The Last Leaves On The Tree

by P.A. Raymond


I just woke up and sat on the couch of the living room. There’s this small wish of going out. Hanging out with old friends or family, Christmas is coming closer and the magic seems to have migrated as well. I remember how mom invited me to New Year’s Eve in 2018 and I regret so much I didn’t go.

She’s in Spain now with her husband and my sister. They left to have a better life. She needed a place where the water didn’t smell bad, and where she could find medical attention in case she was bitten by an insect and her allergies risked her life.

I miss her, but perhaps it was the best for her. In fact, the best for me as well. We’ve been cooking on the electric stove she left me for the last month because the domestic gas trucks aren’t coming to Santa Rita.

Yesterday the water came out clear from the pipes again, good.

I was getting tired of that orange water the last three months. I feel relieved, not happy. Why should I feel happy about them fixing the pump three months later?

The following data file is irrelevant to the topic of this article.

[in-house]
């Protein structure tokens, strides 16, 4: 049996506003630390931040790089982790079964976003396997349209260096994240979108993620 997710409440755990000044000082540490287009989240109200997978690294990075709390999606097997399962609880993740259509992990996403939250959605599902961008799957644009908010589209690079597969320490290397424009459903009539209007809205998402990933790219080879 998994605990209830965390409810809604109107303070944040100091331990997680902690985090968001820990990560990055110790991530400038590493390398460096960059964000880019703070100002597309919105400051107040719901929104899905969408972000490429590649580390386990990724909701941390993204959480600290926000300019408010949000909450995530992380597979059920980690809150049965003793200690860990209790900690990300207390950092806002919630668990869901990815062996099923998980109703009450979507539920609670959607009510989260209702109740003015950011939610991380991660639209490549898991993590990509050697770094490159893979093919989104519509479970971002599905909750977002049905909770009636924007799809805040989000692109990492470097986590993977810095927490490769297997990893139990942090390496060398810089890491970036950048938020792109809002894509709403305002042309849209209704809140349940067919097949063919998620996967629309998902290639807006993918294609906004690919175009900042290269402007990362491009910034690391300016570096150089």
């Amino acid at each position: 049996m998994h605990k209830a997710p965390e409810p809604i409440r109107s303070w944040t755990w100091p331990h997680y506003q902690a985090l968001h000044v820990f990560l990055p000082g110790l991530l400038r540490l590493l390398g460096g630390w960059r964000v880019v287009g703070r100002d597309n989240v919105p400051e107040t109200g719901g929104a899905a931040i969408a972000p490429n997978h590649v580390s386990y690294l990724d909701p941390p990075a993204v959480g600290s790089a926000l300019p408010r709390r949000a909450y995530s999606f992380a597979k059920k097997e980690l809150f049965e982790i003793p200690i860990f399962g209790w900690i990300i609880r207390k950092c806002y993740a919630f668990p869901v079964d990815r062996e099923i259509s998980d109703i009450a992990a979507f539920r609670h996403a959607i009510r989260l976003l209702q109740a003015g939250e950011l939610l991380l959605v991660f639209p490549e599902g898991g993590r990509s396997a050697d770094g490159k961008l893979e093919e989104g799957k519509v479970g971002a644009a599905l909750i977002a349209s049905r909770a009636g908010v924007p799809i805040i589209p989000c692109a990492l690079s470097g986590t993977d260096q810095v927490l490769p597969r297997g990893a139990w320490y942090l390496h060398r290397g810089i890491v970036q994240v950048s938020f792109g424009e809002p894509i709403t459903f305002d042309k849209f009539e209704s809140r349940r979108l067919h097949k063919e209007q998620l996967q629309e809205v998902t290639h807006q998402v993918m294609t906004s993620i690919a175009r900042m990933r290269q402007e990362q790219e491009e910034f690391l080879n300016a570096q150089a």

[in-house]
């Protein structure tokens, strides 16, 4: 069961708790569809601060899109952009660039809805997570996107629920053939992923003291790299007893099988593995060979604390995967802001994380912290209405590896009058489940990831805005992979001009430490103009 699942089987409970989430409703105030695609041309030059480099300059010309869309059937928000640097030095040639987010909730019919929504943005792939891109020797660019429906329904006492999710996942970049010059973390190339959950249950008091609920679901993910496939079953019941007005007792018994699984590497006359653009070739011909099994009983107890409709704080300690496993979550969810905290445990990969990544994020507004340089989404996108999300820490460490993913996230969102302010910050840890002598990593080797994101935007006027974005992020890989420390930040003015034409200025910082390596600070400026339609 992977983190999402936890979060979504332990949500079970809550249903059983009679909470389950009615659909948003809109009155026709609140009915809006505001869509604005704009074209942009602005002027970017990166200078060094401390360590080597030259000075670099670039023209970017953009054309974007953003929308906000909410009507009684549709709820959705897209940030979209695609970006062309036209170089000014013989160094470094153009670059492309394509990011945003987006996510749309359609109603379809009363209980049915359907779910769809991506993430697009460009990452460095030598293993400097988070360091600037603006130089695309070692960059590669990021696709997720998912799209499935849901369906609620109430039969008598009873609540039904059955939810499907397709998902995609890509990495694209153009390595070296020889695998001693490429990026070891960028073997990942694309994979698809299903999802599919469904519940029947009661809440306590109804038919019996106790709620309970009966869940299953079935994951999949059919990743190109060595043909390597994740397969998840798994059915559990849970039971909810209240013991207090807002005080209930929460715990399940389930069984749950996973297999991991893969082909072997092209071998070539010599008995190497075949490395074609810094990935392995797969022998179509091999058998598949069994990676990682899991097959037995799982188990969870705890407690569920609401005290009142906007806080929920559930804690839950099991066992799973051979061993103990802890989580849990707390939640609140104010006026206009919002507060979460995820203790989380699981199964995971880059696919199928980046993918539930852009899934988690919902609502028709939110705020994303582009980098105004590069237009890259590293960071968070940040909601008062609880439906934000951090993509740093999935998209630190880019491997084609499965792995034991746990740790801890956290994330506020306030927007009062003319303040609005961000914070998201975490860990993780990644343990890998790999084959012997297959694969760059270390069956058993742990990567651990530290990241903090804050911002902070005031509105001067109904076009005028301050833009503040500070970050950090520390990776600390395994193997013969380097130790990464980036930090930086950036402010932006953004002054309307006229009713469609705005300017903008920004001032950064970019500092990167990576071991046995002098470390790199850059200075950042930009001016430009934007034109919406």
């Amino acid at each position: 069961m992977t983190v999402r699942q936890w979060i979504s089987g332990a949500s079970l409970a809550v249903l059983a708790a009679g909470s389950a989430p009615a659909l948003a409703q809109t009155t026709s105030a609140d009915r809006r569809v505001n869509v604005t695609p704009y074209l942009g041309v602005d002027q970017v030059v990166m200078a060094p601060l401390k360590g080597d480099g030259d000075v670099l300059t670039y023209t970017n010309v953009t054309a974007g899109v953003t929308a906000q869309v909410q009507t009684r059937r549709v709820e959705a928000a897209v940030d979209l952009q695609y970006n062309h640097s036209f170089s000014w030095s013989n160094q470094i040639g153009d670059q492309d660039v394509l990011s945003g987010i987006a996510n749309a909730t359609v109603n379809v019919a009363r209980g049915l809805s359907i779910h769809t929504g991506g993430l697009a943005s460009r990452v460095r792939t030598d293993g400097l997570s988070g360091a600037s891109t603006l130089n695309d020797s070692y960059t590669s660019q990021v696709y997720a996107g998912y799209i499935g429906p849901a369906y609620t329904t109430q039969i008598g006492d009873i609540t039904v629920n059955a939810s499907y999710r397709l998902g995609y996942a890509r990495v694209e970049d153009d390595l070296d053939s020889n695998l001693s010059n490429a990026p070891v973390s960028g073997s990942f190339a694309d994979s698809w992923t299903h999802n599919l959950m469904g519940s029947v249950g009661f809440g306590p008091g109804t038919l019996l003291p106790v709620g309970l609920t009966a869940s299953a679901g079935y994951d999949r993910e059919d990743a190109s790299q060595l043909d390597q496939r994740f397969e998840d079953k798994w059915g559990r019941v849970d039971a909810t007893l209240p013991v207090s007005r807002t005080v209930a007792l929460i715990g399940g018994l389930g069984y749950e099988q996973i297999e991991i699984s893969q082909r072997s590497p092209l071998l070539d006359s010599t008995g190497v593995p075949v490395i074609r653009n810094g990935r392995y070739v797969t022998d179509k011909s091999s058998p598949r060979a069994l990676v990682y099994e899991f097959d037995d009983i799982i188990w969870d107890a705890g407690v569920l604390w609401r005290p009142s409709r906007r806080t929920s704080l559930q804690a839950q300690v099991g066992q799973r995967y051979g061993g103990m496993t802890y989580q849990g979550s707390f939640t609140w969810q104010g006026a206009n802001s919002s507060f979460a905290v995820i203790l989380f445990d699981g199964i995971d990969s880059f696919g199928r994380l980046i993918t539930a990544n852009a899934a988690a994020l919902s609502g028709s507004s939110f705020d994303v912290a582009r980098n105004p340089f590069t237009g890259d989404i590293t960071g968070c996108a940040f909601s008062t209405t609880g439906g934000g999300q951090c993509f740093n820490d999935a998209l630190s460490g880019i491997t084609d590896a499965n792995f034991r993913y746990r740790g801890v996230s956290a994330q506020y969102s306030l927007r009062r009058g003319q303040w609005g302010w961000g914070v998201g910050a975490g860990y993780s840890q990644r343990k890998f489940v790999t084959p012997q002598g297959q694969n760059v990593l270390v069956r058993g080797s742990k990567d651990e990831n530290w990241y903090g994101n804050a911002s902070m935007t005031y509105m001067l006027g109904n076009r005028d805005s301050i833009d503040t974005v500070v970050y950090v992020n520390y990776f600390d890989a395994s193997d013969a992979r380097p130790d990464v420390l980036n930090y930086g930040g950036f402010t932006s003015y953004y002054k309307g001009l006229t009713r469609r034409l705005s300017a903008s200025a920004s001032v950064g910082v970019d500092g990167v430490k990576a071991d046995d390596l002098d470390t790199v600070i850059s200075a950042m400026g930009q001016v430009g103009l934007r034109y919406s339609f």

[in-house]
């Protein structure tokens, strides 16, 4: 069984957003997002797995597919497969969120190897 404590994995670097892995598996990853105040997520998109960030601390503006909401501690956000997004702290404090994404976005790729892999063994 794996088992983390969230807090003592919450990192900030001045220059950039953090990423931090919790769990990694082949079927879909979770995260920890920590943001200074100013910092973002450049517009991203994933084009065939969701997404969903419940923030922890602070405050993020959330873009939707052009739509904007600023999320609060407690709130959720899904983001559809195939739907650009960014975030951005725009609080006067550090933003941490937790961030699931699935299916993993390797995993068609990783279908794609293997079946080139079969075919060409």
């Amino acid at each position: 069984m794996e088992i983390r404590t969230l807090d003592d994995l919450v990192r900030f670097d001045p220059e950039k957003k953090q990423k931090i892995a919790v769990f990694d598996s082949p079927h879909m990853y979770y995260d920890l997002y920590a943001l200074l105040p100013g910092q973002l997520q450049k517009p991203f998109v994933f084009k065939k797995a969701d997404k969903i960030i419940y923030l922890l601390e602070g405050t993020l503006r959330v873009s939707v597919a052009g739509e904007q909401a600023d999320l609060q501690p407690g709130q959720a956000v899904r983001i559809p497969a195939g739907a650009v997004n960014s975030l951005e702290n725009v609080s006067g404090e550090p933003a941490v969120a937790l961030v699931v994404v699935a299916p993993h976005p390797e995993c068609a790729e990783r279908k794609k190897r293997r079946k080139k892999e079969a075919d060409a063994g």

These kinds of things help me understand why everyone’s leaving. I can trace my old friends all over the world; Ruben in Peru, Gabriela in Colombia, Diana in North America, Luis in Argentina and mom in Spain. People I miss and remember every time I see lonely streets and schools without wonderful pedagogic professionals such as them. They are gone now. They all look live leaves falling from this corrupted tree, along with many more leaves whose names I don’t know. But I can assure I share their pain.

Soon I’ll fall as well.

And once again I might not feel happy, just relieved. Because who can feel happy leaving home as it falls apart behind our fleeing steps? Perhaps I’ll eventually accept it. But for now, my wife and I feel alone, like the last leaves on a falling dead tree.


PEDRO PÉREZ is a Venezuelan writer who likes writing fiction and nonfiction as well as articles. He writes in English and Spanish and he hopes to eventually bring the trend of Fantasy books to his country, Venezuela.


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